ABLI and III publish step-by-step guide to out-of-court workouts in Asia

The free-to-download guidance covers procedures in 16 jurisdictions

ABLI and III publish step-by-step guide to out-of-court workouts in Asia

The Asian Business Law Institute (ABLI) and International Insolvency Institute have released a free-to-download, best practice guide to help financially distressed businesses adopt the cheaper, easier debt-restructuring alternative to formal insolvency proceedings – also known as an out-of-court workout – in 16 different jurisdictions across Asia.

An out-of-court workout is a non-judicial arrangement based on a private contract between a debtor and its creditors. The workout generally costs less time and money to complete than formal rehabilitation procedures such as liquidation or insolvency proceedings and judicial reorganisations, while still allowing businesses to continue operating throughout the workout process.

“Many Asian jurisdictions are not yet familiar with the concept of out-of-court workout, let alone how to conduct one,” said ABLI deputy executive director Mark Fisher. “The workout guide thus aims to strike the right balance between espousing general best practices in the form of principles and providing practical guidance in the form of tips, considering the lack of sufficient knowledge or even awareness of out-of-court workout in Asia.”

The Guide on Conducting an Out-of-Court Workout in Asia is the third joint publication of the ABLI and the International Insolvency Institute, following their 2020 title, Corporate Restructuring and Insolvency in Asia, and their guide on the treatment of insolvent micro and small enterprises in Asia published last year.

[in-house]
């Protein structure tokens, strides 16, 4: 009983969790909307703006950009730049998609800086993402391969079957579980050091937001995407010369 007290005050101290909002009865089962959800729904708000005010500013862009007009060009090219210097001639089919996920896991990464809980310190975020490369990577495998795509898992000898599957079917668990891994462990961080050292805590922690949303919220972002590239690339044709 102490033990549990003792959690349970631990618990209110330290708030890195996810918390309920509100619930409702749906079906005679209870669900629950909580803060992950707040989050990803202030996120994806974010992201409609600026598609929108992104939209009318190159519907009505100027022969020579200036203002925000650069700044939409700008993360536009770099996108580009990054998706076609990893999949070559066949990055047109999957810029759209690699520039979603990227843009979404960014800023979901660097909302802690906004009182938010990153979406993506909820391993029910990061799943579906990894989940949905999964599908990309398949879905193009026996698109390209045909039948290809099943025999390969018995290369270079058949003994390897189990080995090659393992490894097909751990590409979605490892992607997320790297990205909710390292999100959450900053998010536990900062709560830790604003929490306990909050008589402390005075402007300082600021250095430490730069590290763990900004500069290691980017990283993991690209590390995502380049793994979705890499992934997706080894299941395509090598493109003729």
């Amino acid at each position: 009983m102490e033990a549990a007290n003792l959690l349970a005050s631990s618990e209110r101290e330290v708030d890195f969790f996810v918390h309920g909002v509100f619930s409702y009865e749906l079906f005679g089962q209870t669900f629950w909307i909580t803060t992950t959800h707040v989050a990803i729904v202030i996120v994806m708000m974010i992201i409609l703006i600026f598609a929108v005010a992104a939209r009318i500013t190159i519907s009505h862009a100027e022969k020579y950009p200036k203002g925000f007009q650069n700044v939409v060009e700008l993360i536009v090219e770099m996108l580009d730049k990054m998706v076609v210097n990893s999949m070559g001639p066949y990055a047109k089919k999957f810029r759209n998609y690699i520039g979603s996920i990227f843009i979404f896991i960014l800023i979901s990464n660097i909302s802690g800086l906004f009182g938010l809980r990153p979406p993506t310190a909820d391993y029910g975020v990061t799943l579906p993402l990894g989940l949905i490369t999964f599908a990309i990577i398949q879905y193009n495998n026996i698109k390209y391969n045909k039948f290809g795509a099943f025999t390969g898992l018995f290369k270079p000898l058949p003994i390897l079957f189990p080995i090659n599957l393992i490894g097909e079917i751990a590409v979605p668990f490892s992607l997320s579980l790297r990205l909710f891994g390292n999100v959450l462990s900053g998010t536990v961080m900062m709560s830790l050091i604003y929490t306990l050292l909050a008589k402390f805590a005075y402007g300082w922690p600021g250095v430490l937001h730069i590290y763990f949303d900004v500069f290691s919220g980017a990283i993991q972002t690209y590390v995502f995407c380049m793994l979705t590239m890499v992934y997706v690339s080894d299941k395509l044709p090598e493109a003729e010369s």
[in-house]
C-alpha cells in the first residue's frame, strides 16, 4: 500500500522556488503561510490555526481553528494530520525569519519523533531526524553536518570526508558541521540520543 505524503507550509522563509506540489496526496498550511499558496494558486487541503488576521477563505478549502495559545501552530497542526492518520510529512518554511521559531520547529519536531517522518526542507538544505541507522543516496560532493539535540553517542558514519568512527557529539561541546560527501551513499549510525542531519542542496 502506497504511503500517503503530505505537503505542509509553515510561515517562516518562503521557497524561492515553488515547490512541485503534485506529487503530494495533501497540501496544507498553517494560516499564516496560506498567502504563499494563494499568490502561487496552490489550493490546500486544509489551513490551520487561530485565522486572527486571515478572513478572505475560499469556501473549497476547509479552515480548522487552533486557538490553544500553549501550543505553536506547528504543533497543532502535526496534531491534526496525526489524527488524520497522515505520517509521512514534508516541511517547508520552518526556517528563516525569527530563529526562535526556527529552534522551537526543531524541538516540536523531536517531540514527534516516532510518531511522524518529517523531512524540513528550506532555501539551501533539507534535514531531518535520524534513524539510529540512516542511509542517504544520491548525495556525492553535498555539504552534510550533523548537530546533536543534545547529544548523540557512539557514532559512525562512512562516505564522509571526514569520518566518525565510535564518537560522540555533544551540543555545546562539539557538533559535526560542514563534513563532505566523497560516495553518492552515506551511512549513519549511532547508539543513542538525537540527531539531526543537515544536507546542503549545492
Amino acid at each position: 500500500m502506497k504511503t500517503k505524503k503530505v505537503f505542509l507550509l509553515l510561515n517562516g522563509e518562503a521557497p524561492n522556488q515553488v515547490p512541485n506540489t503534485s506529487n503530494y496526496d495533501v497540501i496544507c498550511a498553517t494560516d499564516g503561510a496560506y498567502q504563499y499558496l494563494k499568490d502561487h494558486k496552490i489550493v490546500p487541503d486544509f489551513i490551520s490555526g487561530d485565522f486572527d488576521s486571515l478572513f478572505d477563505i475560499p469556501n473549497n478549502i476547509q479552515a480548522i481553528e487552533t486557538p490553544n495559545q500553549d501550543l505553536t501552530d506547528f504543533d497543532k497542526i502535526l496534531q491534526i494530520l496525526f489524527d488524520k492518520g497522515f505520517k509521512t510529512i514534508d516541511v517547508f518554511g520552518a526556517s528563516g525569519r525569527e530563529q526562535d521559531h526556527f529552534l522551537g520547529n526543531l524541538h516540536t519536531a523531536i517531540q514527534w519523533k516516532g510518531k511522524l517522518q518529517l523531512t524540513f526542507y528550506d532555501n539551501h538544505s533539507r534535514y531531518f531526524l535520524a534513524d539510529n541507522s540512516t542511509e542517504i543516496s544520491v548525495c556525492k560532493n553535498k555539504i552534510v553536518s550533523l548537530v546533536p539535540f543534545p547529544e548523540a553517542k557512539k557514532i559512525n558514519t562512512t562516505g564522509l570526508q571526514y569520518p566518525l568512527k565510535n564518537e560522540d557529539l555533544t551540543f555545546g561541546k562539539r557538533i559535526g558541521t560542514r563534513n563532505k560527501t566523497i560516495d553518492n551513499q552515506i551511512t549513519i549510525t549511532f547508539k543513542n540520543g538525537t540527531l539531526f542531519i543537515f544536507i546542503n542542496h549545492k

The Guide on Conducting an Out-of-Court Workout in Asia provides step-by-step advice on how to conduct an out-of-court workout across 16 jurisdictions in Asia, including Singapore, China, Japan and the Philippines. It also informs readers of the key principles that frame a successful out-of-court workout and 11 practical tips to support it, including having a steering committee to facilitate negotiations, classify creditor interests, and allow creditors to feel fairly treated in the event multiple creditors are involved.

“We are delighted to publish the workout guide with the Asian Business Law Institute,” said International Insolvency Institute president John Martin. “… The summary of principles and practice tips will hopefully guide law reform across Asia and prompt discussion between professionals, academics, and judges alike regarding this important area of practice.”

The guide was drafted by restructuring and insolvency expert Ian Mann, who drew from two decades of global experience, including 15 years of practice in Asia. It includes the insights of practitioners, academics, and policymakers from across the globe. The United Nations Commission on International Trade Law, the World Bank, and INSOL International were also among the global organisations consulted during the year-long drafting process.

Recent articles & video

Law firm managers struggling to fill roles as demand for lawyers continues: recruiter report

Stikeman Elliott, McCarthy Tétrault assist in Osino’s $368 million sale to China’s Yintai

BC Supreme Court orders full compensation for victim in three-car collision

Alberta Court of Appeal upholds jurisdiction in cross-border divorce case

Federal Court denies anonymity for Uyghur applicants in permanent residence case

BC woman wins Provincial Court case against dentist for unauthorized and negligent dental work

Most Read Articles

BC lawyer ordered to pay up for attempting to use ChatGPT ‘hallucinations’ in application

Artificial intelligence hallucinations in legal research may become a thing of the past

BC Supreme Court deals with complex property and separation agreement dispute

US court says Baker & McKenzie LLP can face malpractice suit in Chicago